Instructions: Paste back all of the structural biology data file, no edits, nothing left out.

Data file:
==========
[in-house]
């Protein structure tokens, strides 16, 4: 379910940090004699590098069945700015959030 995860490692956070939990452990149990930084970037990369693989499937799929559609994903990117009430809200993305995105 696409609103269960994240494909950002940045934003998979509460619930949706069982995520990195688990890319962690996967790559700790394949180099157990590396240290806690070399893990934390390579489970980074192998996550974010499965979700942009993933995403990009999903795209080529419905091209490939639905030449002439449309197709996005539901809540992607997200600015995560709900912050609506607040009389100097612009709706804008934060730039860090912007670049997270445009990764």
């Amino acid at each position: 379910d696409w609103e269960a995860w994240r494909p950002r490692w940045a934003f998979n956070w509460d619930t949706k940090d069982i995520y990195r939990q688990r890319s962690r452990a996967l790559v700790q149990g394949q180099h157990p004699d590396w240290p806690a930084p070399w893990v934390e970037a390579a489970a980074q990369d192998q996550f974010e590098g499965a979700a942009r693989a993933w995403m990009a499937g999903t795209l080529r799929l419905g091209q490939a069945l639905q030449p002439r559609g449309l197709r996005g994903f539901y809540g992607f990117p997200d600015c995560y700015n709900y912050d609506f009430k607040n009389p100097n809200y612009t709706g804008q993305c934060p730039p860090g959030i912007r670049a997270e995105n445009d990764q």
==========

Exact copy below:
[in-house]
């Protein structure tokens, strides 16, 4: 379910940090004699590098069945700015959030 995860490692956070939990452990149990930084970037990369693989499937799929559609994903990117009430809200993305995105 696409609103269960994240494909950002940045934003998979509460619930949706069982995520990195688990890319962690996967790559700790394949180099157990590396240290806690070399893990934390390579489970980074192998996550974010499965979700942009993933995403990009999903795209080529419905091209490939639905030449002439449309197709996005539901809540992607997200600015995560709900912050609506607040009389100097612009709706804008934060730039860090912007670049997270445009990764």
């Amino acid at each position: 379910d696409w609103e269960a995860w994240r494909p950002r490692w940045a934003f998979n956070w509460d619930t949706k940090d069982i995520y990195r939990q688990r890319s962690r452990a996967l790559v700790q149990g394949q180099h157990p004699d590396w240290p806690a930084p070399w893990v934390e970037a390579a489970a980074q990369d192998q996550f974010e590098g499965a979700a942009r693989a993933w995403m990009a499937g999903t795209l080529r799929l419905g091209q490939a069945l639905q030449p002439r559609g449309l197709r996005g994903f539901y809540g992607f990117p997200d600015c995560y700015n709900y912050d609506f009430k607040n009389p100097n809200y612009t709706g804008q993305c934060p730039p860090g959030i912007r670049a997270e995105n445009d990764q």